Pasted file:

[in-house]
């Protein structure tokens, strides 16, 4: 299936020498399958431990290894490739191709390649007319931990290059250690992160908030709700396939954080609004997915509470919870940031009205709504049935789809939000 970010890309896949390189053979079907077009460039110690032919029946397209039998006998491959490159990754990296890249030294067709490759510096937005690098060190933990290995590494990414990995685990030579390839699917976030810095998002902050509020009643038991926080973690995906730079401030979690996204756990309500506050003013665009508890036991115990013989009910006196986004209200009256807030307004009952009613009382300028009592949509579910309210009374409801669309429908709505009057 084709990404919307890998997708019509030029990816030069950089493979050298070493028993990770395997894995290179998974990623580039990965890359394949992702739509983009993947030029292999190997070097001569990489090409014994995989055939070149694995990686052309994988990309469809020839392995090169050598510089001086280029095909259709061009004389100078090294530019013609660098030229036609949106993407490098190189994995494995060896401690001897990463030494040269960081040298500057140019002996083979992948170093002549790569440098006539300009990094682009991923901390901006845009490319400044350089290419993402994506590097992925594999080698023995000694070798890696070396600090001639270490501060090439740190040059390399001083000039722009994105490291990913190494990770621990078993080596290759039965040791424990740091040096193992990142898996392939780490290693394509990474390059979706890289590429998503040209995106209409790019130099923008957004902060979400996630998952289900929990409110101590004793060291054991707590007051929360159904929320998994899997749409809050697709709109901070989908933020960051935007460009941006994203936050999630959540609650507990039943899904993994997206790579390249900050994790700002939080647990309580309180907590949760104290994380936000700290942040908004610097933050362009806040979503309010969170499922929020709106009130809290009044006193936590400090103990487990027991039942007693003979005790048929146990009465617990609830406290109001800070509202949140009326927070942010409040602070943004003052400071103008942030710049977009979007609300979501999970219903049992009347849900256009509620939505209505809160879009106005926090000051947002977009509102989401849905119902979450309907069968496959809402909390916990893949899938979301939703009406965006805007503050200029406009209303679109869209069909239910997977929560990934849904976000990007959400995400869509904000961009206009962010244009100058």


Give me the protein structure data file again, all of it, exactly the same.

[in-house]
């Protein structure tokens, strides 16, 4: 299936020498399958431990290894490739191709390649007319931990290059250690992160908030709700396939954080609004997915509470919870940031009205709504049935789809939000 970010890309896949390189053979079907077009460039110690032919029946397209039998006998491959490159990754990296890249030294067709490759510096937005690098060190933990290995590494990414990995685990030579390839699917976030810095998002902050509020009643038991926080973690995906730079401030979690996204756990309500506050003013665009508890036991115990013989009910006196986004209200009256807030307004009952009613009382300028009592949509579910309210009374409801669309429908709505009057 084709990404919307890998997708019509030029990816030069950089493979050298070493028993990770395997894995290179998974990623580039990965890359394949992702739509983009993947030029292999190997070097001569990489090409014994995989055939070149694995990686052309994988990309469809020839392995090169050598510089001086280029095909259709061009004389100078090294530019013609660098030229036609949106993407490098190189994995494995060896401690001897990463030494040269960081040298500057140019002996083979992948170093002549790569440098006539300009990094682009991923901390901006845009490319400044350089290419993402994506590097992925594999080698023995000694070798890696070396600090001639270490501060090439740190040059390399001083000039722009994105490291990913190494990770621990078993080596290759039965040791424990740091040096193992990142898996392939780490290693394509990474390059979706890289590429998503040209995106209409790019130099923008957004902060979400996630998952289900929990409110101590004793060291054991707590007051929360159904929320998994899997749409809050697709709109901070989908933020960051935007460009941006994203936050999630959540609650507990039943899904993994997206790579390249900050994790700002939080647990309580309180907590949760104290994380936000700290942040908004610097933050362009806040979503309010969170499922929020709106009130809290009044006193936590400090103990487990027991039942007693003979005790048929146990009465617990609830406290109001800070509202949140009326927070942010409040602070943004003052400071103008942030710049977009979007609300979501999970219903049992009347849900256009509620939505209505809160879009106005926090000051947002977009509102989401849905119902979450309907069968496959809402909390916990893949899938979301939703009406965006805007503050200029406009209303679109869209069909239910997977929560990934849904976000990007959400995400869509904000961009206009962010244009100058």